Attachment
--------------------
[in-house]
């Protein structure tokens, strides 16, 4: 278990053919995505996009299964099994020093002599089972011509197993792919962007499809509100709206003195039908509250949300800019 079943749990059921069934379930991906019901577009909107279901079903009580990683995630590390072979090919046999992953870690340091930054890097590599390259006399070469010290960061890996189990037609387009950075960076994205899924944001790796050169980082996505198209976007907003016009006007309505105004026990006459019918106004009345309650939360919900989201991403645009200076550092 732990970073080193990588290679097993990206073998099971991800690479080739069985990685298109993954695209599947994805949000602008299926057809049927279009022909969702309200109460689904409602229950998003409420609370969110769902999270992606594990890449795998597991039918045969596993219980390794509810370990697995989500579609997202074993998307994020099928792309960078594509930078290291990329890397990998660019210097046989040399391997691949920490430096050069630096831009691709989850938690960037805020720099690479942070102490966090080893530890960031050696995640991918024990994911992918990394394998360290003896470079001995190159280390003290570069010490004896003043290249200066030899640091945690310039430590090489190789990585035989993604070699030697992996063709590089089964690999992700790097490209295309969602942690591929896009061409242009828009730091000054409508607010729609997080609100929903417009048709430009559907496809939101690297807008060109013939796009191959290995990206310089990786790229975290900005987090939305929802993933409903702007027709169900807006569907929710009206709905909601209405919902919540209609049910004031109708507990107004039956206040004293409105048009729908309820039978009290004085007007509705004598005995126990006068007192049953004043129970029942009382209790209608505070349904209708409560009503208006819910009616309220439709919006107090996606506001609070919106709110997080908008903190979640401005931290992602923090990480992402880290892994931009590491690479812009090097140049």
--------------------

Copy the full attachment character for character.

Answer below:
[in-house]
């Protein structure tokens, strides 16, 4: 278990053919995505996009299964099994020093002599089972011509197993792919962007499809509100709206003195039908509250949300800019 079943749990059921069934379930991906019901577009909107279901079903009580990683995630590390072979090919046999992953870690340091930054890097590599390259006399070469010290960061890996189990037609387009950075960076994205899924944001790796050169980082996505198209976007907003016009006007309505105004026990006459019918106004009345309650939360919900989201991403645009200076550092 732990970073080193990588290679097993990206073998099971991800690479080739069985990685298109993954695209599947994805949000602008299926057809049927279009022909969702309200109460689904409602229950998003409420609370969110769902999270992606594990890449795998597991039918045969596993219980390794509810370990697995989500579609997202074993998307994020099928792309960078594509930078290291990329890397990998660019210097046989040399391997691949920490430096050069630096831009691709989850938690960037805020720099690479942070102490966090080893530890960031050696995640991918024990994911992918990394394998360290003896470079001995190159280390003290570069010490004896003043290249200066030899640091945690310039430590090489190789990585035989993604070699030697992996063709590089089964690999992700790097490209295309969602942690591929896009061409242009828009730091000054409508607010729609997080609100929903417009048709430009559907496809939101690297807008060109013939796009191959290995990206310089990786790229975290900005987090939305929802993933409903702007027709169900807006569907929710009206709905909601209405919902919540209609049910004031109708507990107004039956206040004293409105048009729908309820039978009290004085007007509705004598005995126990006068007192049953004043129970029942009382209790209608505070349904209708409560009503208006819910009616309220439709919006107090996606506001609070919106709110997080908008903190979640401005931290992602923090990480992402880290892994931009590491690479812009090097140049």